The West Australian, The Views of Labour, 20 February, 1932
THE VIEWS OF LABOUR.
At the request of the West Australian branch of the Australian Labour Party, "The West Australian" has set aside a column weekly for the publication of views of the responsible body of Labour. Publication of these views does not, of course, imply endorsement of them.
(By J. Curtin.)
At last one of the great nations has essayed to meet the depression by a readjustment of monetary policy. No matter what criticism may be advanced in Australia regarding the dangers of resisting deflation by the employment of a controlled inflation, the United States is doing it. There, as here, the method used to meet the situation has been that of adjusting costs - chiefly wages - to the falling price level. For three years, practically, this has been the chief aim of the world. And for the whole of that period the aggregate of the workless has been steadily increasing.
At the end of 1929 the number out of employment in the chief industrial countries was estimated to be 10 millions; at the end of 1930 it was 20 millions; and at the end of 1931 it was 26 millions! Falling wages did not allow costs to overtake the downward trend of prices, but accentuated it; falling wages did not reduce the ranks of the unemployed - the number kept on growing.
It was the authoritative finding of the Macmillan Committee on Finance and Industry that the Central Banks, by international action, should invoke monetary measures to raise the price level. This has not been done. The difficulties in the way of joint international policy, either by Governments or banks, appear, in the present mood of the world, insuperable. The course is clear enough, but it is not followed. And because, in the abstract, the crisis in the true logical sense called for international treatment, each country, hitherto, has declared that it is useless for it to take the initiative.
Behind this debating rampart of reaction the use of national monetary policy by the country has been resisted. The whole burden of the depression has been thrown on the producers and the workers, who have been told to adjust their relations within the conditions arising from the deranged working of the financial system. And the more they have tried, the less they have succeeded.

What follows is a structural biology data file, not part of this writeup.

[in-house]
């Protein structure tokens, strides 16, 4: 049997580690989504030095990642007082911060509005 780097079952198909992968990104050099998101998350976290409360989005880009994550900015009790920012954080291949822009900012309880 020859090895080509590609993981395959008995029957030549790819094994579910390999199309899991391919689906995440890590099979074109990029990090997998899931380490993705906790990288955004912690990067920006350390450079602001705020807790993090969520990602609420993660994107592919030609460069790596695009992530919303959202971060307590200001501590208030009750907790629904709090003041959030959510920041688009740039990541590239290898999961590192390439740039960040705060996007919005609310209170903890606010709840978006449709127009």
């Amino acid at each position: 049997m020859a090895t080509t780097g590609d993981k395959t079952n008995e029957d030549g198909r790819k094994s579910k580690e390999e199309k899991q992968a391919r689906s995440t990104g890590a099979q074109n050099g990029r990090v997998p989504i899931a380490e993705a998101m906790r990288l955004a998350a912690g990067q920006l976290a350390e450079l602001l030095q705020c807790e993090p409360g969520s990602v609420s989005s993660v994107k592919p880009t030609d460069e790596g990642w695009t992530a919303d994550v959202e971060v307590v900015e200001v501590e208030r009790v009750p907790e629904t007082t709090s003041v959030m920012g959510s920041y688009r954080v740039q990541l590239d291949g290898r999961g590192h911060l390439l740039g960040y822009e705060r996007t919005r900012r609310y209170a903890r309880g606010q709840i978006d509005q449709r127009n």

USING NATIONAL POWER.
The United States has now put an end to this contention. Whatever else is clear it is now established that the country does not intend to wait until the depression cures itself.
It does not longer depend on bringing wages down to the bottomless pit of a shifting price level. It is deliberately using the national credit to artificially simulate industry; improve stocks; banish the fears that lead to the hoarding of private credit, raise prices; ease the strain on debtors and revitalise the securities of creditors; and promote that industrial activity which will mean the re-employment of large numbers of those whom the depression has deprived of the means of life. Describe this "Plan by any name we like, it is none the less a more hopeful one than that which represents a more severe application of its predecessors. Australia has now some reason to study America.
But why not study ourselves? Up to date all the citizens have depended on Governments to meet the position. These, in turn, have relied on economists, some of whom have been released by their Universities to serve as direct employees of banks. There has been no review of the relations of finance and industry such as that made by the British Committee.
By now Australian employers must have discovered that the struggle to reduce costs to a price-level floundering in quicksand is a losing one. In the first place the "lag" in the cost-fall means loss to most and bankruptcy to many; the absolute impossibility of Government costs being scaled down adequately to allow of immediate tax relief makes the adjustment too partial to be an effective relief to overhead charges; the 20 per cent "cut" has not eased the strain for them; it is as competitively severe now as before it was applied.